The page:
UC Davis Biomedical Engineering

Katherine Ferrara Receives the Highest IEEE-UFFCS Award

Katherine Ferrara, Professor of Biomedical Engineering, received the IEEE-UFFCS  Achievement Award on October 8 at the  IEEE-UFFCS  (Ultrasonic Ferroelectric and Frequency Control Society) annual meeting in Dresden, Germany. The Achievement Award is the highest Society-wide award presented to a member in special recognition of outstanding contributions. Selection criteria include significant technical publications in the field of ultrasonics, ferroelectrics, or frequency control, as well as contributions to these technical fields, and service to the Society.

Dr. Ferrara received her B.S. in Electrical and Electronic Engineering from California State University, Sacramento and her Ph.D. in Electrical Engineering and Computer Science from the University of California, Davis. After stints as a professor at Sacramento State University, Cornell and the University of Virginia, she returned in 1998 as the founding chair of the Department of Biomedical Engineering.  Under her leadership, 10 faculty members were recruited, and she obtained $12M of private funding for the Genome and Biomedical Engineering facility in addition to $23M of Garamendi funds. She led the formation, funding, staffing and programmatic planning for the department, and served as the Biomedical Engineering division’s chair and then department’s chair from 1998-2004.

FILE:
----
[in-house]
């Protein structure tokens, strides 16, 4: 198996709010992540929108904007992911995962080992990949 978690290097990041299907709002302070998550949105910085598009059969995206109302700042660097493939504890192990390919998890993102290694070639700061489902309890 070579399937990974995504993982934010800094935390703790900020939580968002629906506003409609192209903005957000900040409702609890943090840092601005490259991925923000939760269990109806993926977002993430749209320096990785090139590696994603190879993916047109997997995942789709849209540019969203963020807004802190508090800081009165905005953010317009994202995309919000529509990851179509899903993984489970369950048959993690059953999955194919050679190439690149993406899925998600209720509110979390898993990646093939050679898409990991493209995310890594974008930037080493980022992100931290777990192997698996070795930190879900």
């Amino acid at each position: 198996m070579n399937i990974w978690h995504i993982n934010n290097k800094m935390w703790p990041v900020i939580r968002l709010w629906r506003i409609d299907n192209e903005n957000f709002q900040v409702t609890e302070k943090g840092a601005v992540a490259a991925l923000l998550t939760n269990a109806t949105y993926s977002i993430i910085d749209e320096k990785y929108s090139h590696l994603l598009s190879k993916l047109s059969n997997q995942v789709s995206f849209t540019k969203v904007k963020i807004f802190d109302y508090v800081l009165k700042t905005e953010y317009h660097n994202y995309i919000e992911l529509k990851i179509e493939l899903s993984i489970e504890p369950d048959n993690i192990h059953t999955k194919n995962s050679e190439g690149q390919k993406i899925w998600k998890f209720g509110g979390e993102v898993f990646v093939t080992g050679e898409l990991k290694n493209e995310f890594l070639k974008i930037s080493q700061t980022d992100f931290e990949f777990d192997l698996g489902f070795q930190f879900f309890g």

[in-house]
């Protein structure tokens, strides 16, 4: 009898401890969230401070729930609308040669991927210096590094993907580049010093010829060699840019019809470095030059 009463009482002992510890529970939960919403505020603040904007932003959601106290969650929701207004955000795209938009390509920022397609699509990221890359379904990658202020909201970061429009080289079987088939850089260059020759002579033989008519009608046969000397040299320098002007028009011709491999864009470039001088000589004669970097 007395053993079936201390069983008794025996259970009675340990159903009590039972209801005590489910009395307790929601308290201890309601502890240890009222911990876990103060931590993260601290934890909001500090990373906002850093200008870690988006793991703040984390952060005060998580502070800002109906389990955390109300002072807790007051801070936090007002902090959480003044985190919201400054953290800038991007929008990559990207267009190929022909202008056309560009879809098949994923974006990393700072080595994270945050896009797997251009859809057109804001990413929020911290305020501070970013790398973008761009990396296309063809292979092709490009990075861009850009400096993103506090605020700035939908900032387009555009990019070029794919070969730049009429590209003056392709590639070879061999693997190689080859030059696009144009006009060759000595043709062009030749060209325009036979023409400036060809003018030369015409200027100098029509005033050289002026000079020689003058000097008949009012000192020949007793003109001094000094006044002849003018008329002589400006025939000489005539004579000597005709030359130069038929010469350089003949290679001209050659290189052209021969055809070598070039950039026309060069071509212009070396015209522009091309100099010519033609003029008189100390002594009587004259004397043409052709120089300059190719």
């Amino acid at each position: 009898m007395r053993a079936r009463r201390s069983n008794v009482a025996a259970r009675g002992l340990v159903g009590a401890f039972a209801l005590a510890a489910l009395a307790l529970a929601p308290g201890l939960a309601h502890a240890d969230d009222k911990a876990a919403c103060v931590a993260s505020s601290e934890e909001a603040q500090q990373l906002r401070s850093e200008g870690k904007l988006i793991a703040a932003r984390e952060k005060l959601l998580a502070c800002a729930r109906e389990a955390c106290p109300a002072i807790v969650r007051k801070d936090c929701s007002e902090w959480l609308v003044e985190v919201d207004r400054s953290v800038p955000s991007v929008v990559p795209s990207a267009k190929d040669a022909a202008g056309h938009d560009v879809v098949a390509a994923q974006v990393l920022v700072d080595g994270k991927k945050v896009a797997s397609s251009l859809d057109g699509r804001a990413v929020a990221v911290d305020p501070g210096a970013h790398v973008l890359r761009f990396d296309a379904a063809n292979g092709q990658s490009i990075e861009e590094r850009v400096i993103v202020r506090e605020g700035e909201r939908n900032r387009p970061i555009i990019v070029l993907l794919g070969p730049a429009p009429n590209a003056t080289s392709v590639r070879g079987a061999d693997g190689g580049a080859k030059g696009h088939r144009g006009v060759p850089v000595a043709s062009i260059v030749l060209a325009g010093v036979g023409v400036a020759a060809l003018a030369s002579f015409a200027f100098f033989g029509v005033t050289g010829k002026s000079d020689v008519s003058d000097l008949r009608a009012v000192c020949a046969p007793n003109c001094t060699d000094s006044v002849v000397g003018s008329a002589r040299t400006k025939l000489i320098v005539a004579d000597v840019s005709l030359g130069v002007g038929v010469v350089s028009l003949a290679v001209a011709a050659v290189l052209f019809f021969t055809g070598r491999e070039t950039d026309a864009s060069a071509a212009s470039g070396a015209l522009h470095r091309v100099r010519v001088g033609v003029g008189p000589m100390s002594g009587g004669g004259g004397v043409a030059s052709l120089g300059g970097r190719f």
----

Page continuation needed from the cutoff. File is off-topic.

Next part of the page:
The IEEE-UFFCS Achievement Award recognizes Dr. Ferrara’s career contributions to the development of  image-guided drug delivery, combining nanovehicles, imaging techniques and methods to enhance delivery. The drugs used in chemotherapy are too toxic to use in the high concentrations that might make them more effective.  Dr. Ferrara’s lab reduces the toxicity of those drugs by encapsulating them in nanoparticles and adding targeting ligands to the outside designed to increase the concentration at the target. By heating these drug-loaded particles at the injection site with an ultrasound wand similar to the ones used with pregnant women, the drug is released directly into the tumor. This technique can more effectively deliver a high concentration to a tumor and avoids toxicity to other organs.

The Ferrara laboratory is also one of several groups collaborating on the National Heart, Lung, and Blood Institute’s (NHLBI) Programs for Nanotechnology Research. This research is aimed at creating nanotechnology treatments for cardiovascular disease. Her lab is involved in efforts to develop nanoparticle-based tools to image and deliver therapeutics to atherosclerotic plaque and to enhance stem cell repair of damaged heart tissue.

Dr. Ferrara received the 2012 UC Davis Dean’s Outstanding Senior Faculty Award, the 2011 UC Davis Consortium for Women and Research Outstanding Mentor Award, and is a Fellow of five societies including the American Association for the Advancement of Science.